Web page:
Then came The Long Wait. It seemed like days, but it was probably three or four hours. During this time I had an opportunity to read the material I was given three of four times over, get to know a very nice young lady who was seated to my left. She was very sweet. Eventually it was time for the press conference to begin and I was shocked when I looked behind me to see the room filled to capacity, but also were more still and television cameras than I had ever seen in once place before. It reminded me of Sting’s line, “Too many cameras and not enough food.” I felt like the whole world would be watching. Imagine this and multiply it by fifty.

Finally all the Amnesty organizers and performers filed into the room single file to bits of applause. Bring up the rear of the parade were Peter Gabriel, Sting and Bruce.

You can imagine my delight and Bruce proceeded to sit directly in front of me, with Sting and Peter Gabriel to his immediate left. Now I had been to my share of Bruce Springsteen concerts in my life and once of twice I had been fairly close to the stage, but this was the closest I had ever been to the man, Bruce Springsteen. If you’re a fan and never been up close and personal, I can only say it is a surreal feeling. However, I tried to remain cool, especially since I was on assignment as a journalist and I did my best to listen and not stare at Mr. Springsteen, who looked like he was still shaking the cobwebs out just five feet away. You think it’s easy? Try it sometime.

But seriously the press conference was both very informational and inspiring; each person at the table introduced themselves and talked about why they were involved. There were tragic stories of Human Rights abuses around the world as well as heroic stories of those individuals who had dedicated their lives to expose and eradicate these kinds of abuses. There were videos shown. And everybody at this long table formally signed a Declaration of Human Rights, in show of their solidarity to this cause.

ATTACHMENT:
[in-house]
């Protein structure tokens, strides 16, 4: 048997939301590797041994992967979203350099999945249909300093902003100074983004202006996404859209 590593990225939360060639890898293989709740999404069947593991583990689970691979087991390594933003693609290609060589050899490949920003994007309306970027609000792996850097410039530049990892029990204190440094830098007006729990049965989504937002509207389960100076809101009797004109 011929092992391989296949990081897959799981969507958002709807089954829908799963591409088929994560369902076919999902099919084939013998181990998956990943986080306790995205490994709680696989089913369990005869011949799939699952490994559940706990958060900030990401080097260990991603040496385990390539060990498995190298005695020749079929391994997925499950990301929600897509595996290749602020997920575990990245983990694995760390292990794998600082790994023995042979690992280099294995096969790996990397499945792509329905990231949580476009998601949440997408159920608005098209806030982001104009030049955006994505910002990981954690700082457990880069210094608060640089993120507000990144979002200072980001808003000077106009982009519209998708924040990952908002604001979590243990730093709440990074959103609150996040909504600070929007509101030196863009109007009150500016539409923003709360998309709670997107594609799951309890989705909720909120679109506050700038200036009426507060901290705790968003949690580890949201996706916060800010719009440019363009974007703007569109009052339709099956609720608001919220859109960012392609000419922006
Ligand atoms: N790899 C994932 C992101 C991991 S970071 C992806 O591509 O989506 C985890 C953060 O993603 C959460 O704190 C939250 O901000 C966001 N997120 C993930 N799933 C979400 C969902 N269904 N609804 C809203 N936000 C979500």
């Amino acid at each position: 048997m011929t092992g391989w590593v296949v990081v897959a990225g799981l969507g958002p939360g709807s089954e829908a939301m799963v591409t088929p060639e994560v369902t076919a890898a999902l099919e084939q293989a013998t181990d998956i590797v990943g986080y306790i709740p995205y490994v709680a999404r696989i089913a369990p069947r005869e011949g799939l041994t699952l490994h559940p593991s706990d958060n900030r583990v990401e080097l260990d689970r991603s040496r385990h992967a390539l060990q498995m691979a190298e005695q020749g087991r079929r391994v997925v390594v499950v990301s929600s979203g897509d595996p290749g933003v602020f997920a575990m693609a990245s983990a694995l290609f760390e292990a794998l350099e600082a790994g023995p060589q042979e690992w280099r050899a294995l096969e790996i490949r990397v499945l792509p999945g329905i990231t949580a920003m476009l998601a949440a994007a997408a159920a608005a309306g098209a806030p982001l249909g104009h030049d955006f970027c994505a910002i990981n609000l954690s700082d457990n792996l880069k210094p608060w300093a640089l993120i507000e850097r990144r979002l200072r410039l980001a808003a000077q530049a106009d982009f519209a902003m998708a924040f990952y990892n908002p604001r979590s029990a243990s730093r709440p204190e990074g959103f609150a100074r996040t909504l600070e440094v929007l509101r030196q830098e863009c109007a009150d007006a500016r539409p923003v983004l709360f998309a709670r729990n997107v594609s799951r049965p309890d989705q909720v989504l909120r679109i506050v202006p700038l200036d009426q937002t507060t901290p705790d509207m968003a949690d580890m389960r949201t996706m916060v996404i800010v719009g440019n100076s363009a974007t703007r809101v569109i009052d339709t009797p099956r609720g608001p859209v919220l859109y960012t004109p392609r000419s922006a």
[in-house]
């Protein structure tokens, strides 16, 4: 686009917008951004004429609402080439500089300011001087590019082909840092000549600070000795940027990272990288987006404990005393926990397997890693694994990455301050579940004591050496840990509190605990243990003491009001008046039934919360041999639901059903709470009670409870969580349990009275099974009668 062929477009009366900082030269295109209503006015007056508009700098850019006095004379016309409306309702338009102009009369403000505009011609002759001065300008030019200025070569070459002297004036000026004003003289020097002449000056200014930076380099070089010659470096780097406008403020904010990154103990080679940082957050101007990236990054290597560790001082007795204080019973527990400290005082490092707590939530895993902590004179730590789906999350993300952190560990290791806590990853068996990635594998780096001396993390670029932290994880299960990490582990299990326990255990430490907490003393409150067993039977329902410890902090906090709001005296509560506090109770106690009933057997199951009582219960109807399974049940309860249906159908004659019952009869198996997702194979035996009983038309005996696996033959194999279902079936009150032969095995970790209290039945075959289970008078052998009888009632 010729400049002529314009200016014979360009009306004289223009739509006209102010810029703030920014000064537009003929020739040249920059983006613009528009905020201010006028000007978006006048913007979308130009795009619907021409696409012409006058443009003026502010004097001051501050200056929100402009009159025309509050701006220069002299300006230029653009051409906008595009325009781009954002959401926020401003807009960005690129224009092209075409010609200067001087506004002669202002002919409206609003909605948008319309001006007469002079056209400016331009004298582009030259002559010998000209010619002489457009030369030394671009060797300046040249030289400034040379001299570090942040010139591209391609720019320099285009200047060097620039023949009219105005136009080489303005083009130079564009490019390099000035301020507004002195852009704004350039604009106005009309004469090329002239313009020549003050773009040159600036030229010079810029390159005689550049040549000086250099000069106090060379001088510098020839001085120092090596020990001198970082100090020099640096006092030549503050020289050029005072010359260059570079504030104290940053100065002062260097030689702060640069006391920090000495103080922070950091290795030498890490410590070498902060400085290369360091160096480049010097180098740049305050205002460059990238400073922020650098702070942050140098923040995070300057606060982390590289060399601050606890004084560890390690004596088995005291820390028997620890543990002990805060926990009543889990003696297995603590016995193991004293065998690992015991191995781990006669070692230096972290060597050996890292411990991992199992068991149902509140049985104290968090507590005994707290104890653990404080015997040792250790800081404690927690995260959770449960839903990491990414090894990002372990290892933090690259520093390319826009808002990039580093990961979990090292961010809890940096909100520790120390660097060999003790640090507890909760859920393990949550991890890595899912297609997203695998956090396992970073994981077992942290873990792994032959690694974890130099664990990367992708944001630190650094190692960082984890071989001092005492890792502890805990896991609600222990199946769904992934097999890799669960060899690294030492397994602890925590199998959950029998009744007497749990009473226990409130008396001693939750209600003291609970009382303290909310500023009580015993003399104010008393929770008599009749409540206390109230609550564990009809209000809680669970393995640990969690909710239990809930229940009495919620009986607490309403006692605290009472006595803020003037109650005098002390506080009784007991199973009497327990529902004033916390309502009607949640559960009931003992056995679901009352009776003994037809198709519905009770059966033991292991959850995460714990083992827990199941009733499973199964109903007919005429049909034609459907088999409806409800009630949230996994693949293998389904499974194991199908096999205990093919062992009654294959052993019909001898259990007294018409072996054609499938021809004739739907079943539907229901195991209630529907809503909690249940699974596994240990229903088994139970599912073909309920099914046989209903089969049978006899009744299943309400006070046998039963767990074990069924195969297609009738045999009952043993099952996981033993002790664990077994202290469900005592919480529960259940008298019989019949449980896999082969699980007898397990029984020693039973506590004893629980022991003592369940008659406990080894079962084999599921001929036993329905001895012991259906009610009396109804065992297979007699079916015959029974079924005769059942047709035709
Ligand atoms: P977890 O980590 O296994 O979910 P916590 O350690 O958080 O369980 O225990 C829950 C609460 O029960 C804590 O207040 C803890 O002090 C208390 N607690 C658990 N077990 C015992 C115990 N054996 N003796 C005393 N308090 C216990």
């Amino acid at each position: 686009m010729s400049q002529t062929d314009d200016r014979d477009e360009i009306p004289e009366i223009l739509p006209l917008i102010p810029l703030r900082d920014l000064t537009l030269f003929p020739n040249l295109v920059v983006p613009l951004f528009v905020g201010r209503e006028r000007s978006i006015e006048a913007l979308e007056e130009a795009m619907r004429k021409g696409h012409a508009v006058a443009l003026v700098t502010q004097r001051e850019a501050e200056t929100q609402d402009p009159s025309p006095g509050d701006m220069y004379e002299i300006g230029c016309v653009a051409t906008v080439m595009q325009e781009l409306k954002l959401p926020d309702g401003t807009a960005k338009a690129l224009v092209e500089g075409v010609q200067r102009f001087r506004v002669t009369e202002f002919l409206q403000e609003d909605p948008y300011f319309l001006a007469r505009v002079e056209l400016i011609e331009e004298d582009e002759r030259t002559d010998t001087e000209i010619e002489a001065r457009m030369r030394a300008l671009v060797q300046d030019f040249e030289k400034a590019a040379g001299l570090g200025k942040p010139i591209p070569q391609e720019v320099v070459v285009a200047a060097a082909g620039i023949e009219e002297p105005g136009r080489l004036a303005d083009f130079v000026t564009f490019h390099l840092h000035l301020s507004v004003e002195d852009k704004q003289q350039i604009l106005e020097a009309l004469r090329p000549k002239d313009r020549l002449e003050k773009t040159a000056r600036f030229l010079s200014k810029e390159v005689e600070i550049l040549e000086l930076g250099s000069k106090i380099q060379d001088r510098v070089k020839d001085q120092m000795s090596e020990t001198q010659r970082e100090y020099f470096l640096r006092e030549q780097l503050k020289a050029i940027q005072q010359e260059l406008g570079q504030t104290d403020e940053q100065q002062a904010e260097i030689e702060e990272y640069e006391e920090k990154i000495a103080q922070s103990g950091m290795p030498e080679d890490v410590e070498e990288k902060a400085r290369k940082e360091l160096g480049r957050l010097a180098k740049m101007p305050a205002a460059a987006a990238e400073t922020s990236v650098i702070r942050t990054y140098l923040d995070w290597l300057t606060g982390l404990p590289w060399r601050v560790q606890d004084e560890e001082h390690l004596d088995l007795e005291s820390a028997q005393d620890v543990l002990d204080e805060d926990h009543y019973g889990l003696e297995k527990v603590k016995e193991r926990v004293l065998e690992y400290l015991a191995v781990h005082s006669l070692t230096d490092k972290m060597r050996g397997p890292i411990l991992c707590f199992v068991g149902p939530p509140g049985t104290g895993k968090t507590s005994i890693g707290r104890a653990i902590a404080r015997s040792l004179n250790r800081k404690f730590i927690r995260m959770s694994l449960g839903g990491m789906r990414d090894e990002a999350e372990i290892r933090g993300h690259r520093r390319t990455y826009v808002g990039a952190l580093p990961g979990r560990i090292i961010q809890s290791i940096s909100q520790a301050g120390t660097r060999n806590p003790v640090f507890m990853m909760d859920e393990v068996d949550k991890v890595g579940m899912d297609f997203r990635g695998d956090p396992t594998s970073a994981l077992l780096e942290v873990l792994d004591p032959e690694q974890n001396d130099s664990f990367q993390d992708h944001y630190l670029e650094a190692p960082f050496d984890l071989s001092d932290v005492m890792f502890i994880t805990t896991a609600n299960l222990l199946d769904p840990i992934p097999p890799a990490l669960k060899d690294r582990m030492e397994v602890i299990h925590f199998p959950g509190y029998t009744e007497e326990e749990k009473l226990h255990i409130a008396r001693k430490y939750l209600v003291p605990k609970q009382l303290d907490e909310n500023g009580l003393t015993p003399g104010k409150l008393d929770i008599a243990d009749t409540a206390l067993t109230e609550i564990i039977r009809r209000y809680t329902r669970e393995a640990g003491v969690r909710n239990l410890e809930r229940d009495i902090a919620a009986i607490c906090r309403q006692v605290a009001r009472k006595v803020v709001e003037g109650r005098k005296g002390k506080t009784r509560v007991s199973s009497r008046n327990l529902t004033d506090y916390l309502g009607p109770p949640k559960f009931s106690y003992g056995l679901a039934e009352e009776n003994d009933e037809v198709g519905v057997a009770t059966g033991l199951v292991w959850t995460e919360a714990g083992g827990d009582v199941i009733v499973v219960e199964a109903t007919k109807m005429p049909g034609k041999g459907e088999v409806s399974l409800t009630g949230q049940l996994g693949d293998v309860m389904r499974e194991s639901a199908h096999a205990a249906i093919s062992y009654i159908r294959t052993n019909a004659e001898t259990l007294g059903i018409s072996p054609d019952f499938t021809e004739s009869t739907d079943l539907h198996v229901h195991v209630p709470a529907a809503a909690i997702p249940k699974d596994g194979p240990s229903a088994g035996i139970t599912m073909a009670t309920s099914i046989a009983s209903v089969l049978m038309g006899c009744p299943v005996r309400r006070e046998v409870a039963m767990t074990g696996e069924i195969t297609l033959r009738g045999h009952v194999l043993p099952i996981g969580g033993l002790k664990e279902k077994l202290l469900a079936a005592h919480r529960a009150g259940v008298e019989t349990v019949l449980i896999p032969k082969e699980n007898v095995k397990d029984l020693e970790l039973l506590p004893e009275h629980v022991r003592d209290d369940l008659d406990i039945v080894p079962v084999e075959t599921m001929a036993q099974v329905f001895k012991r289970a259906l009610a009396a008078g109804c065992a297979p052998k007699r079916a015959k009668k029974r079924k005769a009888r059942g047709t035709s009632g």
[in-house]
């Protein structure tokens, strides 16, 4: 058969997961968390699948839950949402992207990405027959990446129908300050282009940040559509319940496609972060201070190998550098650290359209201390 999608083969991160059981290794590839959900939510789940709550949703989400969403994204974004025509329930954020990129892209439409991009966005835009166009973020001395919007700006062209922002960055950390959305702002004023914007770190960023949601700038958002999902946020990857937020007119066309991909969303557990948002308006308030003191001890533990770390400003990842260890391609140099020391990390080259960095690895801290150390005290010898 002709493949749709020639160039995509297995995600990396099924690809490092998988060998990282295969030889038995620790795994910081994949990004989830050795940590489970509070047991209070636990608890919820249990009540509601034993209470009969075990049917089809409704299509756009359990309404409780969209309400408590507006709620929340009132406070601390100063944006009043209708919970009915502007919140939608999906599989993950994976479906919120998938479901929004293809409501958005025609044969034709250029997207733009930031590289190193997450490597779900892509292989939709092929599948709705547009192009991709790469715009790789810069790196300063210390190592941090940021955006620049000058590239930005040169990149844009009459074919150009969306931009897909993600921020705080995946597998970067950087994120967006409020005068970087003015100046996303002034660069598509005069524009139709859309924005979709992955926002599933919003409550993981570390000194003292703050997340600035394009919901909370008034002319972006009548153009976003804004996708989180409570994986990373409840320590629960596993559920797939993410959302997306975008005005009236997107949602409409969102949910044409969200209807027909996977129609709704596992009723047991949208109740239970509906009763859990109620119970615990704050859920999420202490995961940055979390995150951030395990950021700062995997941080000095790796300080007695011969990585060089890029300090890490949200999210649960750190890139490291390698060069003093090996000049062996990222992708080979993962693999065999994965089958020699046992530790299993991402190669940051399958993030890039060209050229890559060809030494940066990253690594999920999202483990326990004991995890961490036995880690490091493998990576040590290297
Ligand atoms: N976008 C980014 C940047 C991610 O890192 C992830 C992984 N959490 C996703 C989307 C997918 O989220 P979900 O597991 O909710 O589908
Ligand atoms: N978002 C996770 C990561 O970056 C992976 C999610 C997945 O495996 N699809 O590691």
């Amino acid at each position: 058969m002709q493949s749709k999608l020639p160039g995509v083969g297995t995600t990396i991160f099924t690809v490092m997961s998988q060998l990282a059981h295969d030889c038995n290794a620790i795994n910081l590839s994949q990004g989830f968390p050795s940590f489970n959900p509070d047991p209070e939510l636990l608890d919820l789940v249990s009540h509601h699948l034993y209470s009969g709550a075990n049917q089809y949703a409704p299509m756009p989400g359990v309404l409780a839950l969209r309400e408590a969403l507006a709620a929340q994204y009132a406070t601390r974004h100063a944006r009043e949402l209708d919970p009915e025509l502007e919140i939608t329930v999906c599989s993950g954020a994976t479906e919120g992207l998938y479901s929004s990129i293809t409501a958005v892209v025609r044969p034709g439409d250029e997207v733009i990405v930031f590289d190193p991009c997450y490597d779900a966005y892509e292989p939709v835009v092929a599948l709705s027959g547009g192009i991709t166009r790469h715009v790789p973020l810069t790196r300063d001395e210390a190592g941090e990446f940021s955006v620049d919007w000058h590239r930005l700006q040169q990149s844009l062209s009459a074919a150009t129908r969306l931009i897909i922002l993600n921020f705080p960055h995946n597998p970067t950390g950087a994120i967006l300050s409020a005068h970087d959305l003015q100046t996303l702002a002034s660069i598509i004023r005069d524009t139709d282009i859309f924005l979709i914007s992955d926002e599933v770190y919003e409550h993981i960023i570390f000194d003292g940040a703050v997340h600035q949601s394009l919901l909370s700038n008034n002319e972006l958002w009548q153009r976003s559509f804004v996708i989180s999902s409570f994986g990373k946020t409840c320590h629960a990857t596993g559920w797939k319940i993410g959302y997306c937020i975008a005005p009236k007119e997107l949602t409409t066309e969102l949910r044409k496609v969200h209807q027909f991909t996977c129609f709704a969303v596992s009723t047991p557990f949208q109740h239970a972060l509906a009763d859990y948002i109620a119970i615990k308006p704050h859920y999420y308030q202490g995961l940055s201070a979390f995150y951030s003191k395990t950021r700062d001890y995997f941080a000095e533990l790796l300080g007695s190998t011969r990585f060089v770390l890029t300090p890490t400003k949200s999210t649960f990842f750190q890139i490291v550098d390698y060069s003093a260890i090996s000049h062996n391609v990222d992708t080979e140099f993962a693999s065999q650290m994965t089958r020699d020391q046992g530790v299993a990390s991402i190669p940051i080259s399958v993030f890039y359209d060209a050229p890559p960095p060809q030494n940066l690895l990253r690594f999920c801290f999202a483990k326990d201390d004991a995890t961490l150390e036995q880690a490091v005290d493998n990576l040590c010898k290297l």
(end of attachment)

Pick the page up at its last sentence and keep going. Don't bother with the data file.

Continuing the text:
Then it was time for questions from reporters. I really hoped to ask Bruce a question and now that I was so close, my odds had improved three fold. I had three good ones prepared, just in case somebody else beat me and asked one of my questions before I could. The tension mounted.

I was about to raise my hand, grab a nearby microphone and with hundreds of people watching, listening and taking notes (not to mention all those cameras) ask my personal hero a question. I had no idea whether I would sound like Daffy Duck or Minnie Mouse when I opened my mouth, or if I would lose my nerve completely. But I had the advantage of being in the front row. (Tip to young reporters: Try to always sit in the front seat.) So up went my arm and I was called on and handed a microphone. I had to say my name and where I was from and address the question to a particular person. So with slightly shaking voice I said:

“Bruce, you’ve played some incredibly emotionally moving concerts over the years. Looking back, how do these Human Rights Now shows compare to all of those others over the years?”

Bruce looked at me, gave me a brief obligatory answer, then paused a bit, shifting in his seat. And then he really got into a more sustained answer, giving examples of some of the really incredible moments on the tour to date and saying that on several occasions he was moved to tears during performances. I could be wrong but I think he intuitively knew that I was hoping for a good long answer, not just a short three word response, and he delivered. What a guy.